module load chan_mobile.so. However, we do not have a properly configured file at this stage, so we will get an error
Errors reading config file chan_mobile.conf. Not loading module..
In the basic configuration,
chan_mobile.conf will contain three sections:
- [general] – global settings such as refresh time for connected devices
- [adapter] – information about the Bluetooth adapter that will wirelessly connect to phones and/or headphones
- [headset] – information about the device that will be connected to the adapter
We can literally fit everything in a few lines.
[general] interval=30 ; the number of seconds between attempts to connect to devices [adapter] id=hci0 ; adapter name (can be any name, but must be unique) address=AA:BB:DD:CC:EE:FF ; the MAC address of the adapter [headset0] type=headset ; information that this device is a handset address=00:11:22:33:44:55 ; phone's MAC address adapter=hci0 ; adapter used for connection (as above in the [adapter] section) port=1 ; rfcomm port number (from the mobile search command)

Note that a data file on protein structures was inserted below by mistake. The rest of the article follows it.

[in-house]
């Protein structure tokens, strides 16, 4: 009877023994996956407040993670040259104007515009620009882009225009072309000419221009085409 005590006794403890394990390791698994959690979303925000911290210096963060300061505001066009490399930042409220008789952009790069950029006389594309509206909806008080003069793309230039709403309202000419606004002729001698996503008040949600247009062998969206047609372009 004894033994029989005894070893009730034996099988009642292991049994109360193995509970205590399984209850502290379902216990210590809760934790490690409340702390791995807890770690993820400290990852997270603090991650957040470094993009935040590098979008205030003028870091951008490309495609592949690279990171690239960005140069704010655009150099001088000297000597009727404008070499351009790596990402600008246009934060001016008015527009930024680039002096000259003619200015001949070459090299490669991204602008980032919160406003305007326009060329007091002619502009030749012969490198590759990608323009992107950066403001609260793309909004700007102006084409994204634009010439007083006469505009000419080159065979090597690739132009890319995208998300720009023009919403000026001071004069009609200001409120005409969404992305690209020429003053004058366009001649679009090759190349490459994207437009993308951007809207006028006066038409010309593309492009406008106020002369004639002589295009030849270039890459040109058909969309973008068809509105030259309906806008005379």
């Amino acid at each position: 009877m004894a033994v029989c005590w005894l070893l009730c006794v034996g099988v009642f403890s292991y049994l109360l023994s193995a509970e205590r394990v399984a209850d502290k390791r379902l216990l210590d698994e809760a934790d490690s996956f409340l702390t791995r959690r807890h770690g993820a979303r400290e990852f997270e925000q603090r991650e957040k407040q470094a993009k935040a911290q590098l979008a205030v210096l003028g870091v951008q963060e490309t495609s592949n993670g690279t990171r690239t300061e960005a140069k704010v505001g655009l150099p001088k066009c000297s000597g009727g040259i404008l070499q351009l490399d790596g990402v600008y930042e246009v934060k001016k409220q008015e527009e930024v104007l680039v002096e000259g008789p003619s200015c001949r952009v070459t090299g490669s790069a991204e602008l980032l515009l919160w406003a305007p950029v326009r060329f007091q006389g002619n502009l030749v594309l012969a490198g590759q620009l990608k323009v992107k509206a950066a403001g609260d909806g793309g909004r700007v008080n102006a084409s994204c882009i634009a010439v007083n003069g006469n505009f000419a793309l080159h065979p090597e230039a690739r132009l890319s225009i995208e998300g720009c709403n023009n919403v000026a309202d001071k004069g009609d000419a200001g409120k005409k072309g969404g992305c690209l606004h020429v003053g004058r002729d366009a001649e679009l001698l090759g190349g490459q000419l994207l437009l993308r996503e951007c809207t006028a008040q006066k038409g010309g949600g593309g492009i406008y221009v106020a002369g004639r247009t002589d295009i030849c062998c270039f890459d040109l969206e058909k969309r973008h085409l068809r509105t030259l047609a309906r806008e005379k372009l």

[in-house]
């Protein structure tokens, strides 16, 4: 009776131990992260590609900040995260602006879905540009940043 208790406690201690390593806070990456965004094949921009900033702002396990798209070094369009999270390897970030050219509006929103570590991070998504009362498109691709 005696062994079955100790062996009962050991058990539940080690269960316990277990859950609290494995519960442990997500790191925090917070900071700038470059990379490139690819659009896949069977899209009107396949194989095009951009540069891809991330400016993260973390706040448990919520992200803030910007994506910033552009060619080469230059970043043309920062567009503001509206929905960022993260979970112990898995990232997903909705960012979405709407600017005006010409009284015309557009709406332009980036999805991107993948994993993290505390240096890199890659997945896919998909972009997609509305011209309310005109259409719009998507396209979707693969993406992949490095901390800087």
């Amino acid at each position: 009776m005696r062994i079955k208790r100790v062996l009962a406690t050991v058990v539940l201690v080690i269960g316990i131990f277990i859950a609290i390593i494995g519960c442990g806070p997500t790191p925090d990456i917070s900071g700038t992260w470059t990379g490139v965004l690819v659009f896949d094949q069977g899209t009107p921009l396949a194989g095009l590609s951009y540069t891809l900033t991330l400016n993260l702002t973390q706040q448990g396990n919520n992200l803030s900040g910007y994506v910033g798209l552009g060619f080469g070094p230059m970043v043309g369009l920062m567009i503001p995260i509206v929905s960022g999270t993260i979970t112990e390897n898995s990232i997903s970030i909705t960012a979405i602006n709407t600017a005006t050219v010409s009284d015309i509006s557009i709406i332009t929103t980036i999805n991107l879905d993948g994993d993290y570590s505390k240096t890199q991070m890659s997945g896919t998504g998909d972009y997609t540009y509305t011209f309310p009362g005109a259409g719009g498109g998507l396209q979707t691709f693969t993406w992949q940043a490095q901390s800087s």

First, let’s define our Bluetooth Adapter. We will do it with the command:
We will add the result of this command in a moment to our
chan_mobile.conf file. However, it is worth writing down the MAC address of our Bluetooth transmitter/receiver somewhere. If more devices are detected, we can add one or more adapters to Asterisk.
Next up will be detecting the device we want to connect to. Enable “discovery” on the handset, then search for devices with: